Petersburg Power and Light Superintendent Joe Nelson has recommended to borough officials an electric rate increase.
The recommendation comes after a revenue requirement study that shows an average operational loss of $266,000 a year since 2010.
John Heberling, D. Hittle& Associates engineer and consultant, began a revenue requirement study more than a year ago.
“The electric rates are insufficient right now to recover the necessary revenue requirement that you do have,” Heberling reported to the assembly. “The bottom line is that we’re going to be looking at a little bit of an increase in the process.”
Electric rates are currently set up in a declining block—meaning the more electricity a customer uses, the less they have to pay.
Nelson said the declining block rate was set up around 25 years ago to encourage power usage.
“Those good old days are coming to an end. We need to take a look at making very wise use of the energy that we do have,” Nelson said.
Annual revenues from energy sales, according to the study, were $4.9 million in 2011 and $5.2 million in 2012.
“Annual operating expenses, which totaled $5.1 million, excluding depreciation, in fiscal year 2012, continue to increase due to inflation and other factors and as a result, annual operating margins continue to decrease,” the study states.
Assembly member John Hoag and Borough Manager Steve Giesbrecht asked questions regarding expenses reflected in power and light’s budget after depreciation—the assumed cost of equipment and infrastructure that loses value over time. That cost is counted as an expense each year in a budget.
“The depreciation is the huge question we’re weighing in on,” Giesbrecht said. “How much is this infrastructure worth? How long is it going to last?”
Although power and light operates at a loss, its reserve fund continues to grow. The assembly wants to know, before a rate increase is approved, how much of that loss is reflected in depreciation.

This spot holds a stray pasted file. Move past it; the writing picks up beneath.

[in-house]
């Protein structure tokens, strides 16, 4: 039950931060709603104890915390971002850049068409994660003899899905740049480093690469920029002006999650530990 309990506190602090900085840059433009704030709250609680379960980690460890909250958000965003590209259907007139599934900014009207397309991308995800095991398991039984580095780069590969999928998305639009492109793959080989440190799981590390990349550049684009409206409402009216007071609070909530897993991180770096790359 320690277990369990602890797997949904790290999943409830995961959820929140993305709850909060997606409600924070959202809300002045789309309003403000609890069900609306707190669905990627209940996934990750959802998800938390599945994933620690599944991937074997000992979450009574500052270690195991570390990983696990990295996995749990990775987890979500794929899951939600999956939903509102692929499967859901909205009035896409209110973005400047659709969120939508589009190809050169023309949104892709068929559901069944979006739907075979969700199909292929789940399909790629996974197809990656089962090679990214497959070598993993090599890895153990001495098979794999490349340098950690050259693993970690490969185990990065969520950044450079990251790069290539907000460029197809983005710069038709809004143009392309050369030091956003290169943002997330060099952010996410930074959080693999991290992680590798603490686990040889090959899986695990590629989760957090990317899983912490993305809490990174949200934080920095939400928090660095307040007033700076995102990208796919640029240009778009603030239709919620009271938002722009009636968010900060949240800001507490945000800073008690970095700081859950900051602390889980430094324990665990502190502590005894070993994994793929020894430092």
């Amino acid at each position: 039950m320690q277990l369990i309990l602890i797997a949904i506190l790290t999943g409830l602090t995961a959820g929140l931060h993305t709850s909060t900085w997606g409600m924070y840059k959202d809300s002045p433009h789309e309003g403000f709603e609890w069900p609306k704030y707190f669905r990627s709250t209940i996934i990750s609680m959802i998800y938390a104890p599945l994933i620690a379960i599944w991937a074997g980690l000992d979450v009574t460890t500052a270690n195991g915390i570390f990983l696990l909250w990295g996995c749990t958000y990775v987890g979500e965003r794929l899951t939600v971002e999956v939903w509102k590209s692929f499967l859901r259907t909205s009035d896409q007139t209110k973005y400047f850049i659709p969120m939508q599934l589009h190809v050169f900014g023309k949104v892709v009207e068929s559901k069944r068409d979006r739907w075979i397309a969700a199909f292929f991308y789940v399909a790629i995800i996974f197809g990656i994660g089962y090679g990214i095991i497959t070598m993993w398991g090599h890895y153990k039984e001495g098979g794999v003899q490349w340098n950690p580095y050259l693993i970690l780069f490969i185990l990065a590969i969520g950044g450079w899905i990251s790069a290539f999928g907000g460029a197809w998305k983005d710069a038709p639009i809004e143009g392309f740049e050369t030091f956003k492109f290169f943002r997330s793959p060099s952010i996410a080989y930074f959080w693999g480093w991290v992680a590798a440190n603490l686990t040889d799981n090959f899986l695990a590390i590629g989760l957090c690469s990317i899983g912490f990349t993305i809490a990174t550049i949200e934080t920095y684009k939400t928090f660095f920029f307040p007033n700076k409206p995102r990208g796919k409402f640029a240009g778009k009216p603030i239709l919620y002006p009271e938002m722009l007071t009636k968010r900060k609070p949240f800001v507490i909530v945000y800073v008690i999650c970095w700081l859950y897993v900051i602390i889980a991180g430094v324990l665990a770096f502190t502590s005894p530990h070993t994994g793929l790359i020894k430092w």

Broken down between customer classes, the cost of service for residential service currently outweighs existing rates. It’s more or less equal for small and large commercial customers.
“We want these rates to produce a two percent increase the first year and another two percent the second year,” Heberling said. “The rate is set to be pretty much where it was. Any small consumers will not see any impact at all with this proposed adjustment.”
The new rate proposal will decrease the energy usage blocks— energy use thresholds and corresponding charges—from three to two.
Small to average residential consumers—those using around 1000 kilowatts per hour—would see an increase of about 10 cents in their monthly bill. Large residential customers—those using 3,000 kilowatts per hour—would see a $22.10 increase by the second year.
Power and light’s current reserve fund is $6 million. The assembly also wants to know what a typical power and light reserve fund looks like.
Wrangell’s utility service also has a declining, three-block rate with residential charges beginning at 12 cents and ending at 8 cents depending on usage.
Petersburg’s residential charges begin at 11 cents and end at 7 cents.